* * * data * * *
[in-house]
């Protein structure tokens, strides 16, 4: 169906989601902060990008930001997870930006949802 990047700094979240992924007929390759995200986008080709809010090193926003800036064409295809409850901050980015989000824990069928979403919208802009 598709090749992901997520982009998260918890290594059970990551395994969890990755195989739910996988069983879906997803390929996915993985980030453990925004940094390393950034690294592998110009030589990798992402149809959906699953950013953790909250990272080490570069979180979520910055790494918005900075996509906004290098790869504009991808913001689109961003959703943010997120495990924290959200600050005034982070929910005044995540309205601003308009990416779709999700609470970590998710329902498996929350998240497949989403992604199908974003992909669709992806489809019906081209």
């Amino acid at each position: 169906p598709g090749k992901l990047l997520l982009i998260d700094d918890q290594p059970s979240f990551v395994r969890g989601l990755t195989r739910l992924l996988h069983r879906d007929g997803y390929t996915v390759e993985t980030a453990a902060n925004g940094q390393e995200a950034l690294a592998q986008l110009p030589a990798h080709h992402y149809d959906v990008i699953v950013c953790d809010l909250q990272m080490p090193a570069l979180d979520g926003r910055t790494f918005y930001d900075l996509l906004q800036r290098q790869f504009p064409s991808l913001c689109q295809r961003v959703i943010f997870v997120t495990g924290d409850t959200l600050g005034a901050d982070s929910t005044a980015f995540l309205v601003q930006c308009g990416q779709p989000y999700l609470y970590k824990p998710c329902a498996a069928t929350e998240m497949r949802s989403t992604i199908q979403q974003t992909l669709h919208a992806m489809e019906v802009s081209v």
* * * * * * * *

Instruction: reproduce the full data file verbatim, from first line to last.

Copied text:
[in-house]
């Protein structure tokens, strides 16, 4: 169906989601902060990008930001997870930006949802 990047700094979240992924007929390759995200986008080709809010090193926003800036064409295809409850901050980015989000824990069928979403919208802009 598709090749992901997520982009998260918890290594059970990551395994969890990755195989739910996988069983879906997803390929996915993985980030453990925004940094390393950034690294592998110009030589990798992402149809959906699953950013953790909250990272080490570069979180979520910055790494918005900075996509906004290098790869504009991808913001689109961003959703943010997120495990924290959200600050005034982070929910005044995540309205601003308009990416779709999700609470970590998710329902498996929350998240497949989403992604199908974003992909669709992806489809019906081209």
């Amino acid at each position: 169906p598709g090749k992901l990047l997520l982009i998260d700094d918890q290594p059970s979240f990551v395994r969890g989601l990755t195989r739910l992924l996988h069983r879906d007929g997803y390929t996915v390759e993985t980030a453990a902060n925004g940094q390393e995200a950034l690294a592998q986008l110009p030589a990798h080709h992402y149809d959906v990008i699953v950013c953790d809010l909250q990272m080490p090193a570069l979180d979520g926003r910055t790494f918005y930001d900075l996509l906004q800036r290098q790869f504009p064409s991808l913001c689109q295809r961003v959703i943010f997870v997120t495990g924290d409850t959200l600050g005034a901050d982070s929910t005044a980015f995540l309205v601003q930006c308009g990416q779709p989000y999700l609470y970590k824990p998710c329902a498996a069928t929350e998240m497949r949802s989403t992604i199908q979403q974003t992909l669709h919208a992806m489809e019906v802009s081209v």